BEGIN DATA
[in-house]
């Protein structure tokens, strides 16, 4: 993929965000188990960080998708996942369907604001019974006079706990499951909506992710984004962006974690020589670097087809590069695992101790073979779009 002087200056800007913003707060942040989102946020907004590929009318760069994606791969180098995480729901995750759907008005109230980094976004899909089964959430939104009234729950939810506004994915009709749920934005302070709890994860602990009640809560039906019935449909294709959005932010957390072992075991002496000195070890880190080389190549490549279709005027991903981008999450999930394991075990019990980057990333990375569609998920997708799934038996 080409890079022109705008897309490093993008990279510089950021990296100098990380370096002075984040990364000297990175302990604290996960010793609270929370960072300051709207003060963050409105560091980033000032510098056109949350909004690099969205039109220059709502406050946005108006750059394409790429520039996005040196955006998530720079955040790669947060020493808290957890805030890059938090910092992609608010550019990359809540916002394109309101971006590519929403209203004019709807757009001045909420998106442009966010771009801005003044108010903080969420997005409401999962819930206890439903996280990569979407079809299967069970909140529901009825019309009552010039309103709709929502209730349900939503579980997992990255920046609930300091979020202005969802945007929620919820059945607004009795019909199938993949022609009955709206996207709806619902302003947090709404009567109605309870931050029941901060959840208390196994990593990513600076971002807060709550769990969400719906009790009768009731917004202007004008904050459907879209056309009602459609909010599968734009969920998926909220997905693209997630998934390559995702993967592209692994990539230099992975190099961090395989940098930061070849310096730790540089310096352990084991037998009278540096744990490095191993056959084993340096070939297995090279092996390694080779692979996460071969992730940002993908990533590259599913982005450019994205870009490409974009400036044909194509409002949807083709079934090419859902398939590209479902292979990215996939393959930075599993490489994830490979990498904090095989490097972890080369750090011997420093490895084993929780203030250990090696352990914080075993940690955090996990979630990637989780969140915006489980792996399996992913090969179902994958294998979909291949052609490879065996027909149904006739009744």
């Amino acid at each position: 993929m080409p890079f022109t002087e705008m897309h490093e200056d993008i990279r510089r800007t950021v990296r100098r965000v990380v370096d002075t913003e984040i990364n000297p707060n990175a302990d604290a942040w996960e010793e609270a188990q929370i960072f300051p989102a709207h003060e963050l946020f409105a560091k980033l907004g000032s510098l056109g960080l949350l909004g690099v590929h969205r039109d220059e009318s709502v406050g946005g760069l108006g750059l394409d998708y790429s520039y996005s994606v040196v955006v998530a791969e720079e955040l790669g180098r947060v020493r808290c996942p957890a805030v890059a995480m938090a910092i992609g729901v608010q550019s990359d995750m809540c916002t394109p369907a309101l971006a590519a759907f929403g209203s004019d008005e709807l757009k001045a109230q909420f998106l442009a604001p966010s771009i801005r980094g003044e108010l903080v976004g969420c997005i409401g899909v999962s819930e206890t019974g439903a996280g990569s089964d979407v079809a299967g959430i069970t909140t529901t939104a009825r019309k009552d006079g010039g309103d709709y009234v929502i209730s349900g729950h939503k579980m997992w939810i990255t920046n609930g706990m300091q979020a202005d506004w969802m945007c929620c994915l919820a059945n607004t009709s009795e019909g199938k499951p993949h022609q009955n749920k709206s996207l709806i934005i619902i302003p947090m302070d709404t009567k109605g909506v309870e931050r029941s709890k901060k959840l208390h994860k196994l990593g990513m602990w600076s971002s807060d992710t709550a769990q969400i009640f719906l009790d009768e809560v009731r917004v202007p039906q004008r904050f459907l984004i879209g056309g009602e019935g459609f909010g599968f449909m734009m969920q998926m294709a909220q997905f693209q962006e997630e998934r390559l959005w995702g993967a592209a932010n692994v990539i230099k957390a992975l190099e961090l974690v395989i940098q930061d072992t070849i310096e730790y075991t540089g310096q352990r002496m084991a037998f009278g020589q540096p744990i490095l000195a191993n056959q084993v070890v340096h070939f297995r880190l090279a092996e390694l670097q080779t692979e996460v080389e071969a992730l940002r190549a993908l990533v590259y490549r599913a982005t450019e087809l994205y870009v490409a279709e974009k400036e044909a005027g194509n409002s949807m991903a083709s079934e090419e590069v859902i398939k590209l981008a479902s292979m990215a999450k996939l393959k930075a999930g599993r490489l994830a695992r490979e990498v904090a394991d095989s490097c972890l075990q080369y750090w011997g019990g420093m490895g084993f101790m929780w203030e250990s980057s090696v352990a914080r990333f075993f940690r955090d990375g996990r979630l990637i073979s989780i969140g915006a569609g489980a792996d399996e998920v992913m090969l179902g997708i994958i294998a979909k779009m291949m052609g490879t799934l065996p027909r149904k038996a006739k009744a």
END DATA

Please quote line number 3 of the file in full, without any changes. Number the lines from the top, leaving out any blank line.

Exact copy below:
């Amino acid at each position: 993929m080409p890079f022109t002087e705008m897309h490093e200056d993008i990279r510089r800007t950021v990296r100098r965000v990380v370096d002075t913003e984040i990364n000297p707060n990175a302990d604290a942040w996960e010793e609270a188990q929370i960072f300051p989102a709207h003060e963050l946020f409105a560091k980033l907004g000032s510098l056109g960080l949350l909004g690099v590929h969205r039109d220059e009318s709502v406050g946005g760069l108006g750059l394409d998708y790429s520039y996005s994606v040196v955006v998530a791969e720079e955040l790669g180098r947060v020493r808290c996942p957890a805030v890059a995480m938090a910092i992609g729901v608010q550019s990359d995750m809540c916002t394109p369907a309101l971006a590519a759907f929403g209203s004019d008005e709807l757009k001045a109230q909420f998106l442009a604001p966010s771009i801005r980094g003044e108010l903080v976004g969420c997005i409401g899909v999962s819930e206890t019974g439903a996280g990569s089964d979407v079809a299967g959430i069970t909140t529901t939104a009825r019309k009552d006079g010039g309103d709709y009234v929502i209730s349900g729950h939503k579980m997992w939810i990255t920046n609930g706990m300091q979020a202005d506004w969802m945007c929620c994915l919820a059945n607004t009709s009795e019909g199938k499951p993949h022609q009955n749920k709206s996207l709806i934005i619902i302003p947090m302070d709404t009567k109605g909506v309870e931050r029941s709890k901060k959840l208390h994860k196994l990593g990513m602990w600076s971002s807060d992710t709550a769990q969400i009640f719906l009790d009768e809560v009731r917004v202007p039906q004008r904050f459907l984004i879209g056309g009602e019935g459609f909010g599968f449909m734009m969920q998926m294709a909220q997905f693209q962006e997630e998934r390559l959005w995702g993967a592209a932010n692994v990539i230099k957390a992975l190099e961090l974690v395989i940098q930061d072992t070849i310096e730790y075991t540089g310096q352990r002496m084991a037998f009278g020589q540096p744990i490095l000195a191993n056959q084993v070890v340096h070939f297995r880190l090279a092996e390694l670097q080779t692979e996460v080389e071969a992730l940002r190549a993908l990533v590259y490549r599913a982005t450019e087809l994205y870009v490409a279709e974009k400036e044909a005027g194509n409002s949807m991903a083709s079934e090419e590069v859902i398939k590209l981008a479902s292979m990215a999450k996939l393959k930075a999930g599993r490489l994830a695992r490979e990498v904090a394991d095989s490097c972890l075990q080369y750090w011997g019990g420093m490895g084993f101790m929780w203030e250990s980057s090696v352990a914080r990333f075993f940690r955090d990375g996990r979630l990637i073979s989780i969140g915006a569609g489980a792996d399996e998920v992913m090969l179902g997708i994958i294998a979909k779009m291949m052609g490879t799934l065996p027909r149904k038996a006739k009744a």